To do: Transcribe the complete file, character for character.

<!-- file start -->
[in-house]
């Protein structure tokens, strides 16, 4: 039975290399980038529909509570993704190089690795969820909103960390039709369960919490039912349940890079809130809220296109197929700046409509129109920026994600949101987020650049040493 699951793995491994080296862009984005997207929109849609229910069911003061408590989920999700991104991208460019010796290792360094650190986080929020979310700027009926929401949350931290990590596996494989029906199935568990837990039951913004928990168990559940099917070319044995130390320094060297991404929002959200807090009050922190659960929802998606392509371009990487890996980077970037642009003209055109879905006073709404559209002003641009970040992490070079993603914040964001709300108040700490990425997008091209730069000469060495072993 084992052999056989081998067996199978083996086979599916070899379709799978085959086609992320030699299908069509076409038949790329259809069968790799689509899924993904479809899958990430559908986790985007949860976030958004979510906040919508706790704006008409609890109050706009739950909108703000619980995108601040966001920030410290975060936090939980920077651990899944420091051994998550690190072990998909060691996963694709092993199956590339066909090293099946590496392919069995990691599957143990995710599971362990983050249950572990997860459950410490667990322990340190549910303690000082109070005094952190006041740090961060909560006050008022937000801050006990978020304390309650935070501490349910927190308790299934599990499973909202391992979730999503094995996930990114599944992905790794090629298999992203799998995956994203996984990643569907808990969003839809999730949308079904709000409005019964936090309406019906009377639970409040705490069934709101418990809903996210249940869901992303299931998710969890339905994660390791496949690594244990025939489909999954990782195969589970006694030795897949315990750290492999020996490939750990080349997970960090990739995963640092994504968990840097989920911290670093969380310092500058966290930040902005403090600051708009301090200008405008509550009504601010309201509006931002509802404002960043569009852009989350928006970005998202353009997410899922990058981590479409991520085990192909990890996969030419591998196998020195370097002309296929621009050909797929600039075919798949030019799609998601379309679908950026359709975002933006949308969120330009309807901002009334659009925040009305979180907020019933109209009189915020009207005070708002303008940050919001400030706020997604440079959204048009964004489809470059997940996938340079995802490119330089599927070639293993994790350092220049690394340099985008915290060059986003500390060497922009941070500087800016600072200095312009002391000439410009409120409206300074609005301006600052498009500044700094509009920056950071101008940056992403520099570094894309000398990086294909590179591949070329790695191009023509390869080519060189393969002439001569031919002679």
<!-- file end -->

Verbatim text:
[in-house]
């Protein structure tokens, strides 16, 4: 039975290399980038529909509570993704190089690795969820909103960390039709369960919490039912349940890079809130809220296109197929700046409509129109920026994600949101987020650049040493 699951793995491994080296862009984005997207929109849609229910069911003061408590989920999700991104991208460019010796290792360094650190986080929020979310700027009926929401949350931290990590596996494989029906199935568990837990039951913004928990168990559940099917070319044995130390320094060297991404929002959200807090009050922190659960929802998606392509371009990487890996980077970037642009003209055109879905006073709404559209002003641009970040992490070079993603914040964001709300108040700490990425997008091209730069000469060495072993 084992052999056989081998067996199978083996086979599916070899379709799978085959086609992320030699299908069509076409038949790329259809069968790799689509899924993904479809899958990430559908986790985007949860976030958004979510906040919508706790704006008409609890109050706009739950909108703000619980995108601040966001920030410290975060936090939980920077651990899944420091051994998550690190072990998909060691996963694709092993199956590339066909090293099946590496392919069995990691599957143990995710599971362990983050249950572990997860459950410490667990322990340190549910303690000082109070005094952190006041740090961060909560006050008022937000801050006990978020304390309650935070501490349910927190308790299934599990499973909202391992979730999503094995996930990114599944992905790794090629298999992203799998995956994203996984990643569907808990969003839809999730949308079904709000409005019964936090309406019906009377639970409040705490069934709101418990809903996210249940869901992303299931998710969890339905994660390791496949690594244990025939489909999954990782195969589970006694030795897949315990750290492999020996490939750990080349997970960090990739995963640092994504968990840097989920911290670093969380310092500058966290930040902005403090600051708009301090200008405008509550009504601010309201509006931002509802404002960043569009852009989350928006970005998202353009997410899922990058981590479409991520085990192909990890996969030419591998196998020195370097002309296929621009050909797929600039075919798949030019799609998601379309679908950026359709975002933006949308969120330009309807901002009334659009925040009305979180907020019933109209009189915020009207005070708002303008940050919001400030706020997604440079959204048009964004489809470059997940996938340079995802490119330089599927070639293993994790350092220049690394340099985008915290060059986003500390060497922009941070500087800016600072200095312009002391000439410009409120409206300074609005301006600052498009500044700094509009920056950071101008940056992403520099570094894309000398990086294909590179591949070329790695191009023509390869080519060189393969002439001569031919002679």